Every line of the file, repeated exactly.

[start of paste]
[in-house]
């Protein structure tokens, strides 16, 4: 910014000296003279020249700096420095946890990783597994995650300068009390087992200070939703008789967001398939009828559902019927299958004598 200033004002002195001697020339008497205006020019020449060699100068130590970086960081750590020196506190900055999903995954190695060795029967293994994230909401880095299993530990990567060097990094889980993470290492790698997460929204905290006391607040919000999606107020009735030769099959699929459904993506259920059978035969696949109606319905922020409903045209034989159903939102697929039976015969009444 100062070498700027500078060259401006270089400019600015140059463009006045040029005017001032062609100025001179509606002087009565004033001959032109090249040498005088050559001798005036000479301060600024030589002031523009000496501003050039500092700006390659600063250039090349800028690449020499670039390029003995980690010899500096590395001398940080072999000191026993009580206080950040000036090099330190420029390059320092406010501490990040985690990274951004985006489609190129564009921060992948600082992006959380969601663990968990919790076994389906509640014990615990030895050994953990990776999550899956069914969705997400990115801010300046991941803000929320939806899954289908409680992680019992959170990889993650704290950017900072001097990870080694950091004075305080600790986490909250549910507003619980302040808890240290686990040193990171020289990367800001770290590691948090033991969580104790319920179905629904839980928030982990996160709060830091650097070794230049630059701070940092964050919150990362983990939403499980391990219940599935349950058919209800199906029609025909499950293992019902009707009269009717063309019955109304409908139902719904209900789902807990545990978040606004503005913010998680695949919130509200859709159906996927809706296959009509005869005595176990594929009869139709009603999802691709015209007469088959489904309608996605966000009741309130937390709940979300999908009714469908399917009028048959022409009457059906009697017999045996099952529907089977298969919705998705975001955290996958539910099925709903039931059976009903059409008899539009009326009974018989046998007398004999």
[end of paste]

[in-house]
């Protein structure tokens, strides 16, 4: 910014000296003279020249700096420095946890990783597994995650300068009390087992200070939703008789967001398939009828559902019927299958004598 200033004002002195001697020339008497205006020019020449060699100068130590970086960081750590020196506190900055999903995954190695060795029967293994994230909401880095299993530990990567060097990094889980993470290492790698997460929204905290006391607040919000999606107020009735030769099959699929459904993506259920059978035969696949109606319905922020409903045209034989159903939102697929039976015969009444 100062070498700027500078060259401006270089400019600015140059463009006045040029005017001032062609100025001179509606002087009565004033001959032109090249040498005088050559001798005036000479301060600024030589002031523009000496501003050039500092700006390659600063250039090349800028690449020499670039390029003995980690010899500096590395001398940080072999000191026993009580206080950040000036090099330190420029390059320092406010501490990040985690990274951004985006489609190129564009921060992948600082992006959380969601663990968990919790076994389906509640014990615990030895050994953990990776999550899956069914969705997400990115801010300046991941803000929320939806899954289908409680992680019992959170990889993650704290950017900072001097990870080694950091004075305080600790986490909250549910507003619980302040808890240290686990040193990171020289990367800001770290590691948090033991969580104790319920179905629904839980928030982990996160709060830091650097070794230049630059701070940092964050919150990362983990939403499980391990219940599935349950058919209800199906029609025909499950293992019902009707009269009717063309019955109304409908139902719904209900789902807990545990978040606004503005913010998680695949919130509200859709159906996927809706296959009509005869005595176990594929009869139709009603999802691709015209007469088959489904309608996605966000009741309130937390709940979300999908009714469908399917009028048959022409009457059906009697017999045996099952529907089977298969919705998705975001955290996958539910099925709903039931059976009903059409008899539009009326009974018989046998007398004999």